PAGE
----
If the Law was to protect the innocent, The Daily Star and The Met have done exactly the opposite by their actions!

    For those old enough, this seems to be similar to that old fart on the BBC who banned them from playing Relax... it went to No. 1 and proved negative publicity is very powerful.

  18. Anonymous Coward
    Anonymous Coward

    ...and another reason.

    Why the IWF must go.

    Seriously, if there was no legal precedent suggesting it was illegal why the fuck was the IWF snooping around in the first place?

    The IWF has repeatedly tried to make censorship land grabs in increasing it's remit and attempting to censor ever more this last few years.

    It's getting dangerous, it's no longer fit for purpose and it must go. No one had a problem with the IWF when it stuck to producing a blacklist of child porn sites.

    The fact it is repeatedly attempting to go beyond that remit is evidence enough that you cannot expect an organisation like the IWF to stay within it's original bounds, it will always eventually try and creep beyond it's remit with the aim of extending it's remit.

    There is still of course no evidence though that the IWF actually achieves anything - certainly there does not appear to be any evidence it is decreasing the amount of paedophiles in society or even preventing those who want to see the material from accessing it. Those who want to be protected from accidently stumbling across the material have plenty of options just like with any other distasteful material they do not wish to see.

    I would rather see all money currently poured into the IWF go to a police unit dedicated to catching real child abusers and producers of the material in the first place and more done on an international level to name and shame countries who do not cooperate in such operations where they stretch abroad. Instead however time and money is wasted on cases that are flawed from the off like this, or on massive money guzzling operations like operation ore that mostly just catch victims of credit card fraud and ruin their whole lives for them by mislabelling them as child molestors.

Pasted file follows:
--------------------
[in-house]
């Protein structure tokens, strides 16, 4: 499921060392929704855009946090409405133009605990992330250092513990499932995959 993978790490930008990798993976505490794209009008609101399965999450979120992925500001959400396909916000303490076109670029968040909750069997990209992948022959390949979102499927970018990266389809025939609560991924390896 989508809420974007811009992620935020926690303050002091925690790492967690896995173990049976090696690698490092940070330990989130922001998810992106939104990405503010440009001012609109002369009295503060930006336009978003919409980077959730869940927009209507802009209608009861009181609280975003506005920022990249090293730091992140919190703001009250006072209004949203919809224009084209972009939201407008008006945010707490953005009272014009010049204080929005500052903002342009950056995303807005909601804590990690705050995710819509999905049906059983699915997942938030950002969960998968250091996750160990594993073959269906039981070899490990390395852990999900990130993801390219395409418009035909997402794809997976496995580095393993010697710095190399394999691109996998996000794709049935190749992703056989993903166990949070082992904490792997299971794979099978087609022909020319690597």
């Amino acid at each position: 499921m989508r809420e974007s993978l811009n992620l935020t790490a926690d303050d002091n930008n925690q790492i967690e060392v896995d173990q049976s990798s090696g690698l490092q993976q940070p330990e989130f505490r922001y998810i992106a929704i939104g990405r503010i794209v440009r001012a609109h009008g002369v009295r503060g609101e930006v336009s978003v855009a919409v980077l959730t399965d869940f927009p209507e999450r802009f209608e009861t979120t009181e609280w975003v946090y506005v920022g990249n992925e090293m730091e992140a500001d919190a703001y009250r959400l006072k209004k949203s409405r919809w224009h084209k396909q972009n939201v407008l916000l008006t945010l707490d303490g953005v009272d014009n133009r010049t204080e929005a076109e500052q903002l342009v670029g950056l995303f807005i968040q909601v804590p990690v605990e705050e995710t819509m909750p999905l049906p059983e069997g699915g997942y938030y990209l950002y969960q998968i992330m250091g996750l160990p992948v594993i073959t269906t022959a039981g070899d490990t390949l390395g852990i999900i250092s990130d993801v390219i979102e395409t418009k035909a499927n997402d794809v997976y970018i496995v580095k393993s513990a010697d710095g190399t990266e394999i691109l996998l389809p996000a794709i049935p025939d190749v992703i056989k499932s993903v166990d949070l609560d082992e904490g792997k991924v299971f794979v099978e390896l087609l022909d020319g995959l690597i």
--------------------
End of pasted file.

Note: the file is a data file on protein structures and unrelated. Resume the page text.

19. Anonymous Coward
    Anonymous Coward

    Our moral guardians

    The Daily Star???

    Oh FFS, stop the World, I want to get off.

  20. Jason Bloomberg Silver badge
    Paris Hilton

    Lost job

    Not laid off on full-pay, not kept on with a "we're keeping a close eye on you sunshine", but turfed out and probably with loss of pension and other benefits, with a reputation which looked rather damaged.

    It probably now comes down to an issue 'of bringing into disrepute' as to whether dismissal was justified, but I hope Darryn Walker is readying the lawyers to recompense.

    Paris : The things I could write about her - I have an idea about, Paris, a chainsaw, Girls Aloud and a backyard full of cocks. It's hot stuff and culminates in a moral lesson on chicken management and deforestation.

  21. Anonymous Coward
    Anonymous Coward

    Depends upon his contract

    You can also be dismissed for many things which are not actually illegal, time keeping, failing to carry out your duties, not conforming to a dress code or for actions which may harm your employers reputation.

    I'm also pretty sure that many female co-workers would feel pretty unfomfortable sharing office space with him, never mind members of the public (should his job be public facing)

    I suspect the last one may be the most applicable one, though he may have turned up in his Cheryl Cole styled Edgar suit (see film The Men in Black for the Edgar reference)

  22. Estariel

    Sort your lives out!

    Some of you make me sick....

    Code Monkey : this wasn't "smut", it was "rape, mutilation and murder"

    Paul Hates Handlers : likewise, this wasnt "titilating fodder", it was "rape, mutilation and murder"

    AC4 : if you thought this was "particularly enjoyable" then please consult your psychiatrist or just hand yourself and your PC over to the police, and do us all a favour

    Get your categories sorted:

    a) innocent

    b) evil, but not illegal

    c) illegal but unprovably so

    d) guilty as charge

    Just because the guy isnt doing time for it, doesnt automatically make it ok

    And those of you who think this guy is still a suitable person to be employed by the state, remind yourselves that there's plenty of activities which are contractually grounds for dismissal, but which are not illegal.

  23. Lord Raa


    I can't say that I'm desperate to read this story as it sounds unpleasant, but I'm glad that the case has collapsed, if only to preserve the right to post works of complete fiction online.